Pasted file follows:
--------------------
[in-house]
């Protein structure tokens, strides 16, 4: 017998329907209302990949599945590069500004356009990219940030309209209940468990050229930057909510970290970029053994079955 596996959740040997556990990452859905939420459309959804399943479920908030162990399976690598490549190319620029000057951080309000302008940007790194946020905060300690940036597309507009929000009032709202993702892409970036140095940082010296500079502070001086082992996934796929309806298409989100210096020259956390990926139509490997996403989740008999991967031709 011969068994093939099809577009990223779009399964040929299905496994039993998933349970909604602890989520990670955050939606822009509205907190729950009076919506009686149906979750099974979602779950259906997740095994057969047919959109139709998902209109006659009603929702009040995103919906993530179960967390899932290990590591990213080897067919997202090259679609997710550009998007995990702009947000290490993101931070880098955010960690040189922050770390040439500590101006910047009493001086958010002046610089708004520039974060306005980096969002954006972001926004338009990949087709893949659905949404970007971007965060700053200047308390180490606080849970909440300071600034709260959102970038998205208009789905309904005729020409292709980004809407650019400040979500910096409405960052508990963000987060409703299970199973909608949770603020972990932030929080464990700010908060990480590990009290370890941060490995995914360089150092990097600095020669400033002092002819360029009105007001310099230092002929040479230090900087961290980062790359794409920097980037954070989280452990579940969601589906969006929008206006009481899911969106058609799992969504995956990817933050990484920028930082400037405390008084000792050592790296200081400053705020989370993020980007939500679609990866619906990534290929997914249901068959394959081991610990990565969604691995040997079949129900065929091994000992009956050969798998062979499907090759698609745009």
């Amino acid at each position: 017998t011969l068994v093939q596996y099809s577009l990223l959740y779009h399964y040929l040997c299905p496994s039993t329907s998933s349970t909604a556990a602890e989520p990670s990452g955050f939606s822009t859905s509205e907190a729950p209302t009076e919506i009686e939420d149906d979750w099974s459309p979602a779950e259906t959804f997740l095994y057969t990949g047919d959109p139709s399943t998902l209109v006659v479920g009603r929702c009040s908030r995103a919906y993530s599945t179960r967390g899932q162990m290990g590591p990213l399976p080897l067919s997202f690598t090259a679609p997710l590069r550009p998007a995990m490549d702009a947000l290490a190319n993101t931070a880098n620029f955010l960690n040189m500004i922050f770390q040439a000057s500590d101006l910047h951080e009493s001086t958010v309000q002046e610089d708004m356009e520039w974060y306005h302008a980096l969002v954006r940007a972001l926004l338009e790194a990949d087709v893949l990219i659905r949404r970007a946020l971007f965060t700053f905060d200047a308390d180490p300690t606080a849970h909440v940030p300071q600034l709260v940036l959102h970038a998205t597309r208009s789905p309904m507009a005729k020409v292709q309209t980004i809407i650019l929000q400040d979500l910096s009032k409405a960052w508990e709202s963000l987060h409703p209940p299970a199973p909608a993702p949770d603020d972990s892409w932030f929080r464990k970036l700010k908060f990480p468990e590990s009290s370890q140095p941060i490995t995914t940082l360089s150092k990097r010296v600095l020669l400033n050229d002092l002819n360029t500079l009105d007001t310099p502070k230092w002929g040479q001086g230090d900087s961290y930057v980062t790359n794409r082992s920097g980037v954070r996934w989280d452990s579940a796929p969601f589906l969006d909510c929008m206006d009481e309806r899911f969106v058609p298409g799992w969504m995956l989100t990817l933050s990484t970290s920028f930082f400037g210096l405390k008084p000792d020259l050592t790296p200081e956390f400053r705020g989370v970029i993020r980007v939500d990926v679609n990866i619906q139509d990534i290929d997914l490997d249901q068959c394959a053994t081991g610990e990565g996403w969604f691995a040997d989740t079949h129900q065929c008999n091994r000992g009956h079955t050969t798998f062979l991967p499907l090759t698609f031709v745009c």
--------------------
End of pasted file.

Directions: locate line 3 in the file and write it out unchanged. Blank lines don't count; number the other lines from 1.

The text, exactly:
């Amino acid at each position: 017998t011969l068994v093939q596996y099809s577009l990223l959740y779009h399964y040929l040997c299905p496994s039993t329907s998933s349970t909604a556990a602890e989520p990670s990452g955050f939606s822009t859905s509205e907190a729950p209302t009076e919506i009686e939420d149906d979750w099974s459309p979602a779950e259906t959804f997740l095994y057969t990949g047919d959109p139709s399943t998902l209109v006659v479920g009603r929702c009040s908030r995103a919906y993530s599945t179960r967390g899932q162990m290990g590591p990213l399976p080897l067919s997202f690598t090259a679609p997710l590069r550009p998007a995990m490549d702009a947000l290490a190319n993101t931070a880098n620029f955010l960690n040189m500004i922050f770390q040439a000057s500590d101006l910047h951080e009493s001086t958010v309000q002046e610089d708004m356009e520039w974060y306005h302008a980096l969002v954006r940007a972001l926004l338009e790194a990949d087709v893949l990219i659905r949404r970007a946020l971007f965060t700053f905060d200047a308390d180490p300690t606080a849970h909440v940030p300071q600034l709260v940036l959102h970038a998205t597309r208009s789905p309904m507009a005729k020409v292709q309209t980004i809407i650019l929000q400040d979500l910096s009032k409405a960052w508990e709202s963000l987060h409703p209940p299970a199973p909608a993702p949770d603020d972990s892409w932030f929080r464990k970036l700010k908060f990480p468990e590990s009290s370890q140095p941060i490995t995914t940082l360089s150092k990097r010296v600095l020669l400033n050229d002092l002819n360029t500079l009105d007001t310099p502070k230092w002929g040479q001086g230090d900087s961290y930057v980062t790359n794409r082992s920097g980037v954070r996934w989280d452990s579940a796929p969601f589906l969006d909510c929008m206006d009481e309806r899911f969106v058609p298409g799992w969504m995956l989100t990817l933050s990484t970290s920028f930082f400037g210096l405390k008084p000792d020259l050592t790296p200081e956390f400053r705020g989370v970029i993020r980007v939500d990926v679609n990866i619906q139509d990534i290929d997914l490997d249901q068959c394959a053994t081991g610990e990565g996403w969604f691995a040997d989740t079949h129900q065929c008999n091994r000992g009956h079955t050969t798998f062979l991967p499907l090759t698609f031709v745009c």